Data were presented as the mean (SD). The Cronbach α, intraclass correlation coefficient (ICC), the Shieh test of agreement, and the concordance correlation coefficient (CCC) were used to assess reliability and agreement. Pearson correlations and CFA were used to assess validity. One-sample t tests and linear discriminant analysis (LDA) were used to analyze the study’s hypotheses regarding the value pattern. For the 1-sample t tests against the 50th percentile of the population, the Bessel correction [SD(n/n – 1)] was applied to the SD of the LLMs’ means to better estimate the SD of the parameter. Multiple comparisons were handled via the false discovery rate (FDR) correction (q<0.05 [47]). Jamovi (version 2.3.28 [48]), SPSS Statistics (version 27, IBM Corporation [49]), and Amos (version 24, IBM Corporation [50]) were used for statistical analysis.

Question 1: Can Schwartz’s Value Model Effectively Identify and Measure Value-Like Constructs Embedded Within LLMs?

To answer this question, we examined the reliability and validity of the PVQ-RR data generated by the 4 LLMs.

Reliability and Agreement

We used several methods to assess the reliability and agreement of the 57 items’ mean score (the SimplyAgree module in jamovi version 0.1 [51]).

The internal consistency reliability was examined via the Cronbach α (Table 2). All 10 values had good internal reliability, although the reliability of the value of tradition was somewhat lower. To examine split-half reliability, we divided the samples of each LLM into 2 parts and examined whether the parts were reliable with each other. The obtained ICC was 0.851 (95% CI 0.626-0.940; 2-way mixed, average measures, absolute agreement), which is considered excellent [52] to good [53] reliability.

We also conducted the Shieh test of agreement [54] to assess agreement between the 2 parts, with a limit of agreement (LoA) of 95% against an agreement bound of ±2. The test was statistically significant (exact 95% CI –1.168 to 1.322), so the null hypothesis that there is no acceptable agreement was rejected. The Bland-Altman LoAs indicated that the mean bias (0.077) was not significantly different from 0 (97.5% CI –0.177 to 0.332), the lower LoA was –0.841 (95% CI –1.154 to –0.528), and the upper LoA was 0.995 (95% CI 0.683-1.308). The CCC was also computed, and its obtained value was 0.730 (95% CI 0.384-0.896), which is considered good agreement [55].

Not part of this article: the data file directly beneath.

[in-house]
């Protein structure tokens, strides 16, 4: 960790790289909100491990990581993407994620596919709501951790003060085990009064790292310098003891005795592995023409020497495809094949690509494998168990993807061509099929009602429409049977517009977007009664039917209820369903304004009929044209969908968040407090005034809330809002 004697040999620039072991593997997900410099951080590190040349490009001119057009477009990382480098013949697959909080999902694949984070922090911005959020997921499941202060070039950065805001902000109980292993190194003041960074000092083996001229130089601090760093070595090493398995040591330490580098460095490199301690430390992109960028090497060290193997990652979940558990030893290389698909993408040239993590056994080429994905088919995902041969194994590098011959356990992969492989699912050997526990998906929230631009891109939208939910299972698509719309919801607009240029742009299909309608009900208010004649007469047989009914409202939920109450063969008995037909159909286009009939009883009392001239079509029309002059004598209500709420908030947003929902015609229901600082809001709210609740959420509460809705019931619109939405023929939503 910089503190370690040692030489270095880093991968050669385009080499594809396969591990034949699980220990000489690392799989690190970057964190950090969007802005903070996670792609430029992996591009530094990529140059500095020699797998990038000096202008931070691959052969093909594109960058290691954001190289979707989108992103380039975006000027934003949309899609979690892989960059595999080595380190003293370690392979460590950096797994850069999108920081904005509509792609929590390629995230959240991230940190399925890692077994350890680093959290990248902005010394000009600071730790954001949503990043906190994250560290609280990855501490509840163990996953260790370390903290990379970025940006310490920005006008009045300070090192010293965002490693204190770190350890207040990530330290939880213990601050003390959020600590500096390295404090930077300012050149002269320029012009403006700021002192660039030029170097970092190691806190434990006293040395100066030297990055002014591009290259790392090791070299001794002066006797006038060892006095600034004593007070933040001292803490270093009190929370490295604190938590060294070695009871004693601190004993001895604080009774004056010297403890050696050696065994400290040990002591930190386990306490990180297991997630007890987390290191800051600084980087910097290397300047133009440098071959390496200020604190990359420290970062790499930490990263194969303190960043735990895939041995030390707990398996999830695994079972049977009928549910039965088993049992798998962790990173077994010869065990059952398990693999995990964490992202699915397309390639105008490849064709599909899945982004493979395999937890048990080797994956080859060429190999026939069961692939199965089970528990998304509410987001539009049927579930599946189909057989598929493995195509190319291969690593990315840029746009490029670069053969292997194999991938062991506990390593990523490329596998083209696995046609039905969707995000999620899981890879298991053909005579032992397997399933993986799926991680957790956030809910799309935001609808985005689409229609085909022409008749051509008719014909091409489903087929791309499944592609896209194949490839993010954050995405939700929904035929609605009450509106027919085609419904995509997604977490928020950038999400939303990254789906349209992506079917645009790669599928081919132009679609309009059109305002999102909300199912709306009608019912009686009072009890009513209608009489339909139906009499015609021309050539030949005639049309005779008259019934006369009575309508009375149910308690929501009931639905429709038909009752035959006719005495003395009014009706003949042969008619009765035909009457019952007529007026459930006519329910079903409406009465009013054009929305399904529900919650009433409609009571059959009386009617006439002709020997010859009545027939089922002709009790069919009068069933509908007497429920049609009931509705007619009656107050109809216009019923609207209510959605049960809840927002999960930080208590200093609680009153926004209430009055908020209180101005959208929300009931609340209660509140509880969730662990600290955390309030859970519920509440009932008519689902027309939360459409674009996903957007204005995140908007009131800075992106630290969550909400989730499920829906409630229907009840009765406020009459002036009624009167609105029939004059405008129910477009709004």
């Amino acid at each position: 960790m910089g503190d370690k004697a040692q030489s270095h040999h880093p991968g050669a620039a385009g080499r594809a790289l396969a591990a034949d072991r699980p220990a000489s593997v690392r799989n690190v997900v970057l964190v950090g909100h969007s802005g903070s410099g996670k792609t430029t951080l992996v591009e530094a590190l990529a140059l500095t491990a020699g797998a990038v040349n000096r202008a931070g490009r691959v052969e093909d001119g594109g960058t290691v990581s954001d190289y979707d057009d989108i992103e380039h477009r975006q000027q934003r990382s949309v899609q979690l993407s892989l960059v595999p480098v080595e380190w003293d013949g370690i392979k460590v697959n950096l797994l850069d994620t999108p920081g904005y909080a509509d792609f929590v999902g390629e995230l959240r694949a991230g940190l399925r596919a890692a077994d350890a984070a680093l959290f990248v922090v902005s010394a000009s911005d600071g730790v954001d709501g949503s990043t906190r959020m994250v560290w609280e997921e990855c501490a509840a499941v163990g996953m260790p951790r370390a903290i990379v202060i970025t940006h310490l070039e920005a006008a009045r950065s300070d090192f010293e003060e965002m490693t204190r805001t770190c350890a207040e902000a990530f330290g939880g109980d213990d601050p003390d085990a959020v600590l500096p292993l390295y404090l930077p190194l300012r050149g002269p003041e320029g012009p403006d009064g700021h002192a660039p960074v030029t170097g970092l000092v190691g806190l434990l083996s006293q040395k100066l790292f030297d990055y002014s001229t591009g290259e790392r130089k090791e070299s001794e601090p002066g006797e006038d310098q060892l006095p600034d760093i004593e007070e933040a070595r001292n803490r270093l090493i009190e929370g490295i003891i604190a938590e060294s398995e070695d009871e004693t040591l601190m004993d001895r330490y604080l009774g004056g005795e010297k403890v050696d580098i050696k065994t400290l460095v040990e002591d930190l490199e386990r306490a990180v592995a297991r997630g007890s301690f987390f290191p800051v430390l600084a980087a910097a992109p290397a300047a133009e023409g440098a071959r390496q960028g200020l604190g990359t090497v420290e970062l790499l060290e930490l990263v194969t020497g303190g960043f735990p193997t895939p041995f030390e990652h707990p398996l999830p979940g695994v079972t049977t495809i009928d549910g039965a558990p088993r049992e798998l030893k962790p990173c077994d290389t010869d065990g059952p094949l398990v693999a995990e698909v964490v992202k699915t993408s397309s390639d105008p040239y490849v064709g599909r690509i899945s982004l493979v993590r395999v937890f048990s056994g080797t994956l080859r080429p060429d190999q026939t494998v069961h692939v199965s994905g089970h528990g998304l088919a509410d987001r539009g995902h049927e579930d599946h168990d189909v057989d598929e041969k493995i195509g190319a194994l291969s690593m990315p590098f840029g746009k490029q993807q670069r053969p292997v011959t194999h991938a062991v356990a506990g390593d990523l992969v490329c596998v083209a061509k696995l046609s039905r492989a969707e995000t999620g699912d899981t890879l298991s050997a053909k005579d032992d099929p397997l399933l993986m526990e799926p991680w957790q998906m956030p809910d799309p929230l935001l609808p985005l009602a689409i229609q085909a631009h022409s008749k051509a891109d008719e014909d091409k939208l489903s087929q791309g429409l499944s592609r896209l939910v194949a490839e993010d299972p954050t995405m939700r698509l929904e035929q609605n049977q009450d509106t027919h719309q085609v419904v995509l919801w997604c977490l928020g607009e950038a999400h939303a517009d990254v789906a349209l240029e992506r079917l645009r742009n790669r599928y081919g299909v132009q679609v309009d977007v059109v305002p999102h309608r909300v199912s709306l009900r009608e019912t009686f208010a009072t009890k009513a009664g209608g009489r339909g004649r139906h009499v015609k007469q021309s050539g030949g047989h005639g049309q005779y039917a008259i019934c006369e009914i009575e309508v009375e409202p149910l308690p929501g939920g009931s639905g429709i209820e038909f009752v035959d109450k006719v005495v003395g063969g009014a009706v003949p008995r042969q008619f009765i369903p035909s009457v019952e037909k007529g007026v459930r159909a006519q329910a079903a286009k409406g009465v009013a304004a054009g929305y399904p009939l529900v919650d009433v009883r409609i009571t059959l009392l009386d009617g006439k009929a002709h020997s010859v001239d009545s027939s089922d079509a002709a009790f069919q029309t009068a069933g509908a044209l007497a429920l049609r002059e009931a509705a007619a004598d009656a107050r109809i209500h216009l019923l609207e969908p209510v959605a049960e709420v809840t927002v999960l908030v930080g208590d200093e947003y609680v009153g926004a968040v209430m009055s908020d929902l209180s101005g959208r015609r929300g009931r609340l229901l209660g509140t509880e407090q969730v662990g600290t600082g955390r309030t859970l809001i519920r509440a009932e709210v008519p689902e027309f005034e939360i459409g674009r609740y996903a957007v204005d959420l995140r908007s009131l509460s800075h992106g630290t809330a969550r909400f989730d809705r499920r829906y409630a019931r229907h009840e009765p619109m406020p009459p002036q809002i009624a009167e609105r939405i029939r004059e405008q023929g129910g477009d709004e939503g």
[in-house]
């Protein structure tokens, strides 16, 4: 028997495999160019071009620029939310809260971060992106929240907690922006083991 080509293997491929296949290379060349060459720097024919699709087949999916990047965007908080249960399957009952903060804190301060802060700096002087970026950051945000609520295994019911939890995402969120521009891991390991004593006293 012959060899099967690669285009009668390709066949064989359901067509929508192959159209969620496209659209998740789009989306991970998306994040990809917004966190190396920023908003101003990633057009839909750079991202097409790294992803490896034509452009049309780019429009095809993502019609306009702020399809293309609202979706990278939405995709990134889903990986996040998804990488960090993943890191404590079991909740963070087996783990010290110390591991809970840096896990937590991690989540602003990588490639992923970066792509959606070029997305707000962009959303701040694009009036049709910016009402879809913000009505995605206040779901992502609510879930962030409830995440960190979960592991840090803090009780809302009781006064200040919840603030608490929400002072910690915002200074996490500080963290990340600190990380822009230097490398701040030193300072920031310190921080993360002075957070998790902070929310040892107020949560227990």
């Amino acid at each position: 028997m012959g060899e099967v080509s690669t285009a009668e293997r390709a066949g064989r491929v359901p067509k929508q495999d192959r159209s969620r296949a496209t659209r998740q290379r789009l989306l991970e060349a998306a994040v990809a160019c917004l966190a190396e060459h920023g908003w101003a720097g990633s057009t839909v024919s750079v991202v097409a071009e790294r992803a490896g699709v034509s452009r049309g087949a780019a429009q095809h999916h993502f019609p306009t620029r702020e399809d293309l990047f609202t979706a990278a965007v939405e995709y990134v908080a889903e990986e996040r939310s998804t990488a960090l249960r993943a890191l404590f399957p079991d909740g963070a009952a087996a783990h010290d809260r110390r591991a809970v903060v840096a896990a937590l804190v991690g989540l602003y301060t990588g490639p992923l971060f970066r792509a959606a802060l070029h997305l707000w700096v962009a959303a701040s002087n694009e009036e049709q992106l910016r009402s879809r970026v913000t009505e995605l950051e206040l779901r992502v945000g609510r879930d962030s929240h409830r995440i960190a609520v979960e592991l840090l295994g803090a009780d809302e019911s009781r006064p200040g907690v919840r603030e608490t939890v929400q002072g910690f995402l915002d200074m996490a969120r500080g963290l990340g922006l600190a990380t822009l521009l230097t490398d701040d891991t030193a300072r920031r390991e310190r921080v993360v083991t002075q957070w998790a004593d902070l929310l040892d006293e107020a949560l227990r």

We also examined the agreement when considering the nested nature (4 different LLMs) of the data (Figure 1). Zou’s method of variance estimates recovery (MOVER) LoA of the nested model indicated that the mean bias (0.077) was not significantly different from 0 (97.5% CI –0.095 to 0.250), the lower LoA was –0.830 (95% CI –1.473 to –0.574), and the upper LoA was 0.985 (95% CI 0.729-1.628). Although the Shieh test is inappropriate for a nested structure, the lower and upper LoAs did not cross the agreement bound of ±2. The nested model did not change the CCC but did narrow its CI (0.564-0.839).

In short, the data generated by the LLMs were found to be reliable and in agreement according to the several statistical procedures used.

Table 2. Internal reliability and intercorrelations of Schwartz’s values.
Value (n=40)Cronbach αAchievementBenevolenceConformityHedonismPowerSecurityTraditionUniversalismSelf-direction

aNot applicable.

bP<.001 (false discovery rate [FDR]–adjusted P values).

cP<.01 (FDR-adjusted P values).

Figure 1. Split-half reliability agreement. (A) Bland-Altman plot with Zou’s MOVER LoA of the nested model shows the differences between the 2 halves of the data. (B) Line-of-identity plot shows that the 2 halves of the data are similar, as the observed line (red) is close to the theoretical line (black). LoA: limit of agreement; MOVER: method of variance estimates recovery.

Pearson correlations between the 10 values were computed (Table 2). For this, we pooled the data of the 4 LLMs (n=40 for all correlations). Similar to the Schwartz’s value model, strong (r>|0.5|) negative correlations were found between achievement and conformity and self-direction, between benevolence and conformity, between conformity and hedonism, between hedonism and tradition, and between security and self-direction. Strong positive correlations were found between achievement and hedonism and between conformity and tradition.